Boeing falsified records for 787 jet sold to Air Canada. It developed a fuel leak
Air Canada said only 1 plane affected and Boeing said 'immediate corrective action was initiated'
Boeing staff falsified records for a 787 jet built for Air Canada which developed a fuel leak ten months into service in 2015.
In a statement to CBC News, Boeing said it self-disclosed the problem to the U.S. Federal Aviation Administration after Air Canada notified them of the fuel leak.
The records stated that manufacturing work had been completed when it had not.
Boeing said an audit concluded it was an isolated event and "immediate corrective action was initiated for both the Boeing mechanic and the Boeing inspector involved."
Boeing is under increasing scrutiny in the U.S. and abroad following two deadly crashes that claimed 346 lives and the global grounding of its 737 Max jets.
On the latest revelations related to falsifying records for the Air Canada jet, Mike Doiron of Moncton-based Doiron Aviation Consulting said: "Any falsification of those documents which could basically cover up a safety issue is a major problem."
In the aviation industry, these sorts of documents are crucial for ensuring the safety of aircraft and the passengers onboard, he said.
'Never a good scenario'
Doiron said even small fuel leaks are dangerous.
The temperature on the internal parts of an aircraft's turbine engine can reach around 700 degrees.
With such high temperatures, it doesn't take much for a flammable liquid like fuel to be ignited if there is a leak around the engine, Doiron said.
"It's never, never a good scenario," he said of the leak.
Air Canada said it inspected the rest of its 787 jets and did not find any other fuel leak issues.
"All of our aircraft are subject to regular and thorough inspections and we maintain them in full accordance with all manufacturer and regulatory directives," Air Canada spokesperson Peter Fitzpatrick said in an email to CBC News.
Air Canada introduced the 787 Dreamliner to its fleet five years ago. According to its corporate website, it has 35 787s in its fleet.
WestJet also has two different Dreamliner models in its fleet which it introduced in February. It said it has full confidence in the safety of those aircraft.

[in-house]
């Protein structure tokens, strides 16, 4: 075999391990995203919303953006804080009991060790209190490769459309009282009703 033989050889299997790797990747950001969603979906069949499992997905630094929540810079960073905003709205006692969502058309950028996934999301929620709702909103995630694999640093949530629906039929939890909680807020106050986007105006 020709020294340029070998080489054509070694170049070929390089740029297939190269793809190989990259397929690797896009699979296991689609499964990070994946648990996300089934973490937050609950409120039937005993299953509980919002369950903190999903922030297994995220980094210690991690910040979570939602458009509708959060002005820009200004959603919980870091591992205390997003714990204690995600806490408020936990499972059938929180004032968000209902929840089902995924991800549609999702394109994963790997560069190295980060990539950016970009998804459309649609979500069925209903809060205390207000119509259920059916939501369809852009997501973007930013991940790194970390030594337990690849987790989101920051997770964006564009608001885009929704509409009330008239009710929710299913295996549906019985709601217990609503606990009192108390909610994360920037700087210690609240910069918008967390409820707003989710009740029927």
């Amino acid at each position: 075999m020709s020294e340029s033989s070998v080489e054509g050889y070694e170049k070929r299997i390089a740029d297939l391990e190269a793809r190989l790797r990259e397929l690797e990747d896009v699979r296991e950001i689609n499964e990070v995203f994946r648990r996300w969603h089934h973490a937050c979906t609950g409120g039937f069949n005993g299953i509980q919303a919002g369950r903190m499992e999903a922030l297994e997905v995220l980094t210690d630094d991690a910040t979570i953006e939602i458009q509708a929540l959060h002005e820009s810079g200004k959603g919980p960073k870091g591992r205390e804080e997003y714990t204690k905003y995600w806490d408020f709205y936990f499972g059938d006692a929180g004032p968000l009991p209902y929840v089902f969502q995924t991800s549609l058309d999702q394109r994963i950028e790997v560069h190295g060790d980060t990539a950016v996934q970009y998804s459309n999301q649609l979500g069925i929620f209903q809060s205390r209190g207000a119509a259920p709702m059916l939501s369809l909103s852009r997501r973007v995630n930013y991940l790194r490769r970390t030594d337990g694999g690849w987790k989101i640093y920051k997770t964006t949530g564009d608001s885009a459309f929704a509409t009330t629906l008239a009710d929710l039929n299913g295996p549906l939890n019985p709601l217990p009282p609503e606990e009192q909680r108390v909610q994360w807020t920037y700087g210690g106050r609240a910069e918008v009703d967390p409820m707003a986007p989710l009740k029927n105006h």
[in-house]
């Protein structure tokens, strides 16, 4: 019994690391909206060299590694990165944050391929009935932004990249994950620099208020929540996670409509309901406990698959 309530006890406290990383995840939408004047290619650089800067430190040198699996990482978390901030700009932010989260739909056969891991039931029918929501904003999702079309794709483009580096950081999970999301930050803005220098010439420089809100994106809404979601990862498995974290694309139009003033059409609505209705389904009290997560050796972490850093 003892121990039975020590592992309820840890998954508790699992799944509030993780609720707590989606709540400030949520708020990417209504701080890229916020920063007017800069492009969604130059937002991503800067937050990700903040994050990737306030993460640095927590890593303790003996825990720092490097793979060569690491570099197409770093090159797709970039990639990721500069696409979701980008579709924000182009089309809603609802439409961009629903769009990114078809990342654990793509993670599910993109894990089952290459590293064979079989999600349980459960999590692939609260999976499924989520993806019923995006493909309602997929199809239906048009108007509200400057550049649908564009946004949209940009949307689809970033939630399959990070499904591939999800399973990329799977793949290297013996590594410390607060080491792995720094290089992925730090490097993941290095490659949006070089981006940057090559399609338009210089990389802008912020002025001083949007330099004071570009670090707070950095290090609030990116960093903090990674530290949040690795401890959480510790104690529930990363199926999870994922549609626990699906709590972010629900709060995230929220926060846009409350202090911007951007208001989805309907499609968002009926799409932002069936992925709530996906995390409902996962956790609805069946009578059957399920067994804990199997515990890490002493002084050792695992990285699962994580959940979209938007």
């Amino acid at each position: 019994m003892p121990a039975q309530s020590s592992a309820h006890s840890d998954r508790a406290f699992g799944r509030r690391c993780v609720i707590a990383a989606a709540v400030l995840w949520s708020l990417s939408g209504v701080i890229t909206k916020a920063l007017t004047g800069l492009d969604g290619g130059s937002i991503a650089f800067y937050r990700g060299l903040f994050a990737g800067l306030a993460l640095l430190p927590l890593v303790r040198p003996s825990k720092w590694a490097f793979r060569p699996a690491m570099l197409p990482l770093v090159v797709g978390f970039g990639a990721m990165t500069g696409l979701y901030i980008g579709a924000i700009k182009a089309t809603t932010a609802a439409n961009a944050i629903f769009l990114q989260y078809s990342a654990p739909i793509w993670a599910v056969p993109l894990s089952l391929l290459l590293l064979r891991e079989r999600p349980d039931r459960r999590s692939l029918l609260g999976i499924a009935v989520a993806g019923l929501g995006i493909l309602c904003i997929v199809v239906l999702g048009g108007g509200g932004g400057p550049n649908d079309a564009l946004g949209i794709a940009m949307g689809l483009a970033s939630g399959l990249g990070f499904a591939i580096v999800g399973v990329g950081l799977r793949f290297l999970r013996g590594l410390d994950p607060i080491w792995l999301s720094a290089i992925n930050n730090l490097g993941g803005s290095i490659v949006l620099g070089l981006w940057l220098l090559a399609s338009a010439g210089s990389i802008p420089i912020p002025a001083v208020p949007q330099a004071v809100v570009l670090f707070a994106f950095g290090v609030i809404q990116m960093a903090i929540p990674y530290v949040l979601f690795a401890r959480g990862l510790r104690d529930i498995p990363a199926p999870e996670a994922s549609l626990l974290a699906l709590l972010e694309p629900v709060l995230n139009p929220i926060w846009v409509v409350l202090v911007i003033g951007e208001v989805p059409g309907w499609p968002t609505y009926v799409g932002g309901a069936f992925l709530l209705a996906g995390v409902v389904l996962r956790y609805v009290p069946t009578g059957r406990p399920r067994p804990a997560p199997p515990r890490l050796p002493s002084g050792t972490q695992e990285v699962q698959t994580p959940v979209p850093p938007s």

Transport Canada evaluation
In 2015, Boeing paid the FAA $12 million US to settle ongoing investigations. As a part of the five-year agreement, Boeing agreed to work with the agency to address safety oversight issues within the company.
That agreement details an "obscure program" that delegates some safety checks to Boeing itself, said Michael Laris, a Washington Post reporter who has looked into many of Boeing's safety issues that prompted the agreement with the FAA.
After the devastating 737 Max crashes, Laris said questions are being raised about the effectiveness of Boeing's oversight program.
"Just how much authority should be delegated to the company? Just how independent are the Boeing employees and their managers?"
Laris started digging into that agreement, and the investigations that prompted it, hoping to learn more about how the 737 Max was approved to fly.
The FAA said it closely monitors and evaluates Boeing's performance under the 2015 settlement agreement but cannot discuss it.
Boeing said it has introduced formal training for staff on personal accountability in the manufacturing process which emphasizes why it is important to comply with regulations.
Transport Canada said the incident involving falsified documents fell under the jurisdiction of the FAA.
Transport Canada said it is evaluating how all of this new information emerging about Boeing will impact ongoing aircraft safety validation efforts.